Conservative political strategist and pundit Mary Matalin said Wednesday recruiting GOP women and minority candidates to run at the state level is the key to reversing the tide of Democratic national victories.
"Republicans will not win future national elections unless more women and minorities run as Republicans at the state level and enter the pipeline of leadership," Matalin warned at the Republican Legislative Campaign Committee's annual state leadership luncheon in Atlanta.
Though the GOP controls 60 state legislative chambers, holds "veto-proof majorities" in 16 states, and "last cycle, saw a net gain of seats in over 30 chambers," Matalin said, there's more work to do to put a Republican in the White House.
And it will involve mobilizing conservative women and minorities, she said, noting that if the nation's projected population growth continues and the 2020 GOP presidential nominee gets the same percentage of the Hispanic vote as John McCain in 2008 — which was higher than Mitt Romney's in 2012 — the candidate still would lose by 14 points.
"We must encourage principled, conservative men and women from every Zip code and every background to join in the national debate because only our principles and policies will make our Republican Party, and more importantly our nation, stronger," said Matalin.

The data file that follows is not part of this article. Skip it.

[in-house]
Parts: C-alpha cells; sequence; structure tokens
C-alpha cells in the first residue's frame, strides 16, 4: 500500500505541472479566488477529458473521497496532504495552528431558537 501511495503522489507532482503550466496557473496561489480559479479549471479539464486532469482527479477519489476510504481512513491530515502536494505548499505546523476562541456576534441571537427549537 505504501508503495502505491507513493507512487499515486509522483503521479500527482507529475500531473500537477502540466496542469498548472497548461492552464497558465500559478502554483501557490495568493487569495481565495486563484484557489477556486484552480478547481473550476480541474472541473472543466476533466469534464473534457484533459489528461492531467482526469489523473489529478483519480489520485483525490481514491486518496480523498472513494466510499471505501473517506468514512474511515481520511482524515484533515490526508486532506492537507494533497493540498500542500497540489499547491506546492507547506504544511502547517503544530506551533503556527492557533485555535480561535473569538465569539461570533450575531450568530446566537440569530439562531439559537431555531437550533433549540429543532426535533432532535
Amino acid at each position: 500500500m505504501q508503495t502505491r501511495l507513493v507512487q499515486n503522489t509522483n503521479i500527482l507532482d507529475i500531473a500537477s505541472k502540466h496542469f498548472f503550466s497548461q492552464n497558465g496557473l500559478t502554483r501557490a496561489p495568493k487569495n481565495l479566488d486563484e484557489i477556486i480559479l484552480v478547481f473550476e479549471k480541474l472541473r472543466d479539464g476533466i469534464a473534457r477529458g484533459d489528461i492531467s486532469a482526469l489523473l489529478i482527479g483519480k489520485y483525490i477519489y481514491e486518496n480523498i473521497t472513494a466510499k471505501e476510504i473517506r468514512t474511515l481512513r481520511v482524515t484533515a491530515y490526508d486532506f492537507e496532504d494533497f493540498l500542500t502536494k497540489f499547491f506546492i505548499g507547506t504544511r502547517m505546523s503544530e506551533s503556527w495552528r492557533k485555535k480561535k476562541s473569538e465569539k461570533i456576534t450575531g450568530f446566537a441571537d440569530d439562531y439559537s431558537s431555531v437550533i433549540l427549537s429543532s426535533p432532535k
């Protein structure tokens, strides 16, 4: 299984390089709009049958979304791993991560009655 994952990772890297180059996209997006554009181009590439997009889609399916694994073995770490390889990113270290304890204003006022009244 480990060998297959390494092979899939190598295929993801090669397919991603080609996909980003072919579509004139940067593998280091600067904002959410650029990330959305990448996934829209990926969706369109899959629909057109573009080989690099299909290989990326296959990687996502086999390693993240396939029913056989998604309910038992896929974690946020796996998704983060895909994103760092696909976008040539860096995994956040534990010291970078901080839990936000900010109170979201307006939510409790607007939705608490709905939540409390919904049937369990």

Matalin pointed to a widening gender gap in recent presidential elections, telling the leadership group that women favored Barack Obama by 10 percentage points over Mitt Romney in 2012, and the gaps in 2008 and 2004 both were 7 points.
Still, Matalin — married to Democratic consultant James Carville and the mother of two — said female voters already have proved to be a formidable voting force.
She noted nearly 67 percent of women older than 18 are registered to vote, and though still voting more Democrat than Republican, theyh are supporting conservative principles and policies. Matalin maintained that women turn out to vote in numbers that equal or exceed male voter turnout, and cast 4 million to 7 million more votes than men.
The conservative consultant, who is backs Liz Cheney in her challenge to Wyoming incumbent Sen. Mike Enzi, specifically praised the Republican Legislative Campaign Committee's "Right Women, Right Now" initiative for pressing for diversity in the GOP's elected leaders.
The initiative is jointly headed by Wisconsin Lt. Gov. Rebecca Kleefisch, Florida Attorney General Pam Bondi, Washington Secretary of State Kim Wyman, and Tennessee Speaker Beth Harwell.
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